Under Too Much Stress? Some Tips On How to Cope

Stress affects us all from time to time, but how much stress is too much? If you’re suffering from the warning signs below, follows these steps to start reducing stress now.

We live in a world where stress is almost unavoidable. Because technology creates the expectation that we make ourselves available to others 24 hours a day, balancing our commitments and coping with stress in healthy ways can seem impossible. Caught in a constant to-do list, we seldom make the time to evaluate the toll that fear, worry, and distress can take on our bodies and minds. How do you know when you’re under too much stress?

Everyone has their own unique stress response, so it’s vital to examine your physiological, behavioral, and psychological responses to the strain of life’s demands. Let’s take a look at a few common signs that you are under too much stress.
Signs You’re Under Too Much Stress
Physiological Signs

Chronic pain
Muscle tension
Clenching your jaw or fists
High blood pressure

Behavioral Signs

Increased use of substances (including nicotine, alcohol, caffeine, and illegal drugs)
Social withdrawal
Overeating and undereating
Angry outbursts
Exercising less often

Psychological signs

Sadness or depression
Lack of motivation or focus
Feeling overwhelmed
Irritability or anger

If you are experiencing any of these signs you may want to take action to reduce stress today. Here are some simple but revealing questions you can ask yourself to pinpoint areas for improvement or change. Asking the right questions can identify what improvements you can make to feel more relaxed and in control of your health.
Questions to Ask Yourself

Who’s in my support network?
Everyone should have people in their life who are positive influences, support providers, and role models for healthy living. They can be friends, family members, mentors, spiritual leaders, colleagues, and mental health professionals.

What activities do I enjoy?
Your work might be enjoyable, but everyone needs hobbies that aren’t about competition or personal accomplishment. What helps ease your worries and makes you more mindful about your body? These activities might include reading, dancing, gardening, board games, crafts, etc.

What are my sleep habits?
If you’re getting roughly 8 hours of uninterrupted sleep per night, you’ll be able to think more clearly, boost your immune system, and concentrate better on work and relationships. A simple step such as turning off screens an hour before bed can make a huge difference in your sleep quality.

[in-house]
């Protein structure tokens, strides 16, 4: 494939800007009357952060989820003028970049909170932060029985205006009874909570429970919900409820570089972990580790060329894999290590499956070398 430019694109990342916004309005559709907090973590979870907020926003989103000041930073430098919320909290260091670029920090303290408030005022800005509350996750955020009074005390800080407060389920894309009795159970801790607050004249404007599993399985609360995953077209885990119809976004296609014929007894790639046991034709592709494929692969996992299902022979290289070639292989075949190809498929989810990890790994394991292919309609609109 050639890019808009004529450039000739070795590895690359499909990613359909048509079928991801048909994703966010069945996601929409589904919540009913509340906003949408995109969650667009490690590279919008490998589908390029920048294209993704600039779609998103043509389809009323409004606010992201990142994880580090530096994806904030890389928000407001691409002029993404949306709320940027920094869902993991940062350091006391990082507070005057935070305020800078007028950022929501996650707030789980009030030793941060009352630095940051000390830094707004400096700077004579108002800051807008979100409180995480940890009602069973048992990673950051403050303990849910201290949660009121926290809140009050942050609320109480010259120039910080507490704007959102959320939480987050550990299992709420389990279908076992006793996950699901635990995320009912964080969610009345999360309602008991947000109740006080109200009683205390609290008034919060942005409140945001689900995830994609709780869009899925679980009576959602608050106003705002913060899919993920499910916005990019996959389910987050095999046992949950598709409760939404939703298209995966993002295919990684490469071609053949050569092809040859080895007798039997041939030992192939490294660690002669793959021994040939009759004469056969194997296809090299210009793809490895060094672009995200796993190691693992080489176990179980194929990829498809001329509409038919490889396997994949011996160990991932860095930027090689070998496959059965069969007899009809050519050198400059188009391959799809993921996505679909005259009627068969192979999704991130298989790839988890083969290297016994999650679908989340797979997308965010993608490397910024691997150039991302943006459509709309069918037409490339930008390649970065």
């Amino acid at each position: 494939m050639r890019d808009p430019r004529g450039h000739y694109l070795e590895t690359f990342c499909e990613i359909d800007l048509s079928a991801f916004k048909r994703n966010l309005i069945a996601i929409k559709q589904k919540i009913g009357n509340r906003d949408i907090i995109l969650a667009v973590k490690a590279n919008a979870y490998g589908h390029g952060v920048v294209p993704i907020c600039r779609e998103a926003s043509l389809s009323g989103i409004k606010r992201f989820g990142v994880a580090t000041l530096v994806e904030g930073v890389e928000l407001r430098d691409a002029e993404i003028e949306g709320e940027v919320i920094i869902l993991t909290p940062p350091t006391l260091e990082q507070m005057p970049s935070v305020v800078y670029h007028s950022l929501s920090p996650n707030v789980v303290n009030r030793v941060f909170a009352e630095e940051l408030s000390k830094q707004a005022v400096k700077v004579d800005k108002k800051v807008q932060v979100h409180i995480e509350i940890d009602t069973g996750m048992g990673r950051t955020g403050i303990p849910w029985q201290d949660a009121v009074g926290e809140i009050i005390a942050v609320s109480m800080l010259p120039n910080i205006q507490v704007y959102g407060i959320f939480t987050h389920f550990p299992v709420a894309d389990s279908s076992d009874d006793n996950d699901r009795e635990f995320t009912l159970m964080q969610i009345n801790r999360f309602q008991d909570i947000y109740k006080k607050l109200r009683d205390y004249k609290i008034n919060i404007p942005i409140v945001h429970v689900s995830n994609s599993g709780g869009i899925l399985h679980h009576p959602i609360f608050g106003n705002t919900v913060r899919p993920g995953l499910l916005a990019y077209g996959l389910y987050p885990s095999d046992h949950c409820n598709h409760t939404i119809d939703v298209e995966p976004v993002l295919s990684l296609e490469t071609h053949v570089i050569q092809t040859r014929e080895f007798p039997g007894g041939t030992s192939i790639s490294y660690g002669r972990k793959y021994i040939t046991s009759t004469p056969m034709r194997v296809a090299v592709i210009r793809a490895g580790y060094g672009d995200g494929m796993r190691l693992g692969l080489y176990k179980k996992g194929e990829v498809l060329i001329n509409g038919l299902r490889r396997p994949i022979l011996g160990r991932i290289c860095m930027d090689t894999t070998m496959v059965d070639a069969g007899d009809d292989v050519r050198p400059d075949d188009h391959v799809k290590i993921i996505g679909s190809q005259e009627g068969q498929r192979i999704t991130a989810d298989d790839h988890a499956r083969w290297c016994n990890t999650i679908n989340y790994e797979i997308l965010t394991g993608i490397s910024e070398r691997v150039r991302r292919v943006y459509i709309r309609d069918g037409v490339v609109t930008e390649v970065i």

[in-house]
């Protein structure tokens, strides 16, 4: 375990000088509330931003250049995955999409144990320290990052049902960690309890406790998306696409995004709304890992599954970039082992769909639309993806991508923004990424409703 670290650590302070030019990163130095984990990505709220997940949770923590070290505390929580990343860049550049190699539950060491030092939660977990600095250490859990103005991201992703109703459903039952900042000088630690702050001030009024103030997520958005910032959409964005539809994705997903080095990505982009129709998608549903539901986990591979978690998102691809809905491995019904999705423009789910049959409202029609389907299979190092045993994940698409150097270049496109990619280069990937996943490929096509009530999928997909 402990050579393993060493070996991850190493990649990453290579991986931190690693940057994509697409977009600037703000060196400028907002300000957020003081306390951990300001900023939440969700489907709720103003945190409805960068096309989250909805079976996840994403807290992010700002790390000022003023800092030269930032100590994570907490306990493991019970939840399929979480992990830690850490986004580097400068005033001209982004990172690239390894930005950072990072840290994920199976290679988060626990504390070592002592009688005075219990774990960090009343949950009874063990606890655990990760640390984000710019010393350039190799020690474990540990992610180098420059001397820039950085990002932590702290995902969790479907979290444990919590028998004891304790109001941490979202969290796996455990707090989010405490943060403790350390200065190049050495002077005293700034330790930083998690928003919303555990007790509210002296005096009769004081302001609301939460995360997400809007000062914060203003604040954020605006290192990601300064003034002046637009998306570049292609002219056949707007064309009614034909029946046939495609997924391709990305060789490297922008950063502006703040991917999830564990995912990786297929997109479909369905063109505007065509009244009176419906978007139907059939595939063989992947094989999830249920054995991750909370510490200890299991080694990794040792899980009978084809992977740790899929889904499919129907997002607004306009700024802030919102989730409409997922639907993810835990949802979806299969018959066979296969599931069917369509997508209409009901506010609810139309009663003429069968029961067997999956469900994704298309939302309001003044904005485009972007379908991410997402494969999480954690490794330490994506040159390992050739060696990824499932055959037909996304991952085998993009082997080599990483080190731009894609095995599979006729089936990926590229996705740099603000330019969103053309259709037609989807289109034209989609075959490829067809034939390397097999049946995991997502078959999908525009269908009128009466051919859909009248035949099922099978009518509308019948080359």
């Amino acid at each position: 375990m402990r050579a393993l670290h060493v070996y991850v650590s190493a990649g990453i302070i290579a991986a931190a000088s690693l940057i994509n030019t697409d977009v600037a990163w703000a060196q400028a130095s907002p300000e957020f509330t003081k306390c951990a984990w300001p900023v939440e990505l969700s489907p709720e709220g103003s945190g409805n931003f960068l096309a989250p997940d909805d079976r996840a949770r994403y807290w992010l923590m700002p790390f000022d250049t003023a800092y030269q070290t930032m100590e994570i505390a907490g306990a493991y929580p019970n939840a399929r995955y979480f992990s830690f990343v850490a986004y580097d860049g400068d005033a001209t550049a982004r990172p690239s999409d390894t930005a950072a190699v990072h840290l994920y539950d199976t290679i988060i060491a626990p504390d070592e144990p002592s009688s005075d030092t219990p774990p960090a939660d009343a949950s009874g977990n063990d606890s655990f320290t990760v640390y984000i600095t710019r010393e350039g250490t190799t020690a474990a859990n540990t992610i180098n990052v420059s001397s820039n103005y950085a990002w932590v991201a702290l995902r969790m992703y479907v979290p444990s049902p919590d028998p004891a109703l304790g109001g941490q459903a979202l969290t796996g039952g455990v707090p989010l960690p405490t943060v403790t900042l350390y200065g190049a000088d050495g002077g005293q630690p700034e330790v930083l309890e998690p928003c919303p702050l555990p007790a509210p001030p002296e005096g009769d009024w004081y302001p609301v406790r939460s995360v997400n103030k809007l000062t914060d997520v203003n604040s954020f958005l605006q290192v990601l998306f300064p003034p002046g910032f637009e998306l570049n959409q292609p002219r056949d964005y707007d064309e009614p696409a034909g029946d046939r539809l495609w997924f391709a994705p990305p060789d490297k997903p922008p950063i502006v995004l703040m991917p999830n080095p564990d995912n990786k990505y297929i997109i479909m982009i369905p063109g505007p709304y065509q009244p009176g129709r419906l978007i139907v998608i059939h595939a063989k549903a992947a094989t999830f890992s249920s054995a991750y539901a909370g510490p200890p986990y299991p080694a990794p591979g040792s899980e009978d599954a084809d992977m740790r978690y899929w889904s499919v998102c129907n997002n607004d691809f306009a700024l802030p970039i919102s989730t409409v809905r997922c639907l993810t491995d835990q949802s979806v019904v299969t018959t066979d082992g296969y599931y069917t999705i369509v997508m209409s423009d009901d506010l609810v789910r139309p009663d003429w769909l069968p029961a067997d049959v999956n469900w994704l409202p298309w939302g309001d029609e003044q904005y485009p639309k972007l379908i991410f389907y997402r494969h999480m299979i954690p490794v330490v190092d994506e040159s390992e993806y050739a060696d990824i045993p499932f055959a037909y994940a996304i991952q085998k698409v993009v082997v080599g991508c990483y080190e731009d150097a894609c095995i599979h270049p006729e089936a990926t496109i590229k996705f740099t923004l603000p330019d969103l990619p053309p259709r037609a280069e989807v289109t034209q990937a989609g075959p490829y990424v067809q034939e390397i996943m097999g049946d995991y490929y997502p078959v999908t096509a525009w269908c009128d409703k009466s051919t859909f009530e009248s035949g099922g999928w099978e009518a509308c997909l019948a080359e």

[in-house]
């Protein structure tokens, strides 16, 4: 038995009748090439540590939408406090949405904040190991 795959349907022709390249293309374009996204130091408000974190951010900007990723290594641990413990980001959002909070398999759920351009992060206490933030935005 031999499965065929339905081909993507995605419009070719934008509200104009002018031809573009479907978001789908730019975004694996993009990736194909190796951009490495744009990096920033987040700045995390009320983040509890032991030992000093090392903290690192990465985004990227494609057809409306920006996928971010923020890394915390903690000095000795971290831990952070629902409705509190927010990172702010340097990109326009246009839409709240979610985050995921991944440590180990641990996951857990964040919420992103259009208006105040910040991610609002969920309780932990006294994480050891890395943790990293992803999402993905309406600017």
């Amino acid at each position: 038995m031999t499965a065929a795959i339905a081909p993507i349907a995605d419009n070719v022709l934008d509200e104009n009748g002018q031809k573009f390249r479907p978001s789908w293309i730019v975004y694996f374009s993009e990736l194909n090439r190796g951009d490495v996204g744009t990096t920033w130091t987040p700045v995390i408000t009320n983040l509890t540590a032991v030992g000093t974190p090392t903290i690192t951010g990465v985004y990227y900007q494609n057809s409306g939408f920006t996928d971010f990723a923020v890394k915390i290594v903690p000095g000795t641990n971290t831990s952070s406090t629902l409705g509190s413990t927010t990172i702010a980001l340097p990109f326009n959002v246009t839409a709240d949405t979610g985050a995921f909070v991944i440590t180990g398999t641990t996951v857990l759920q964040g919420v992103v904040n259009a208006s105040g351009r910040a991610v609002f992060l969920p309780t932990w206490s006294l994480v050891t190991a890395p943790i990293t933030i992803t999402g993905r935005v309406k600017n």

Am I saying “no” to unnecessary tasks?
Ideally you should be able to pass on tasks that demand too much of you, aren’t your responsibility, or don’t fall in line with your personal values and objectives. If you’re not sure where to start, take a look at your schedule and to-do list, and see what can be delegated or removed completely.

Am I organized? Start to declutter your life. When you can manage tasks with an accurate schedule and prioritized to-do list, you reduce the unnecessary anxiety that can accompany a cluttered and confusing agenda.

When and how do I practice relaxation?
Taking time to relax can be as simple as reading a book, taking a walk, or listening to music. Maybe you need to spend a few minutes taking some deep breaths every day, or perhaps yoga or meditation can provide the needed time for tuning into your body.

Do I know professionals who can help?
A yearly physical can help you evaluate the impact of stress and generate solutions. Mental health professionals also can provide valuable insights about your behavioral and emotional health and help you create a plan for a well-balanced life. A therapist can teach you how to relieve stress through various techniques.

If you feel overwhelmed by a self-assessment and aren’t sure where to start, address your immediate physical concerns. Healthy eating, exercise, and professional consultation can have a significant impact. But don’t feel like you have to make all these major changes overnight. Starting small, perhaps by carving out space for relaxation and turning off technology earlier at night, can help you build momentum.

As you begin to make changes, be sure to pay attention to what reduces your stress, and don’t hesitate to take notes. Not every relaxation technique works for everyone. Consider using a journal or a phone app to track the effectiveness of your strategies and generate motivation. Finally, change can also be more exciting when you share the journey, so consider recruiting a friend as an accountability buddy. Together you can encourage each other to tackle stress and prioritize your physical and mental health.

Real change starts with asking good questions and playing detective with your mind and body. Start taking notes and begin conversations with people who can help. Stress may always play a role in your life, but it doesn’t have to be the villain in your story. With the right mindset, you can regain control over your mind and body.

By, Kathleen Smith, PhD

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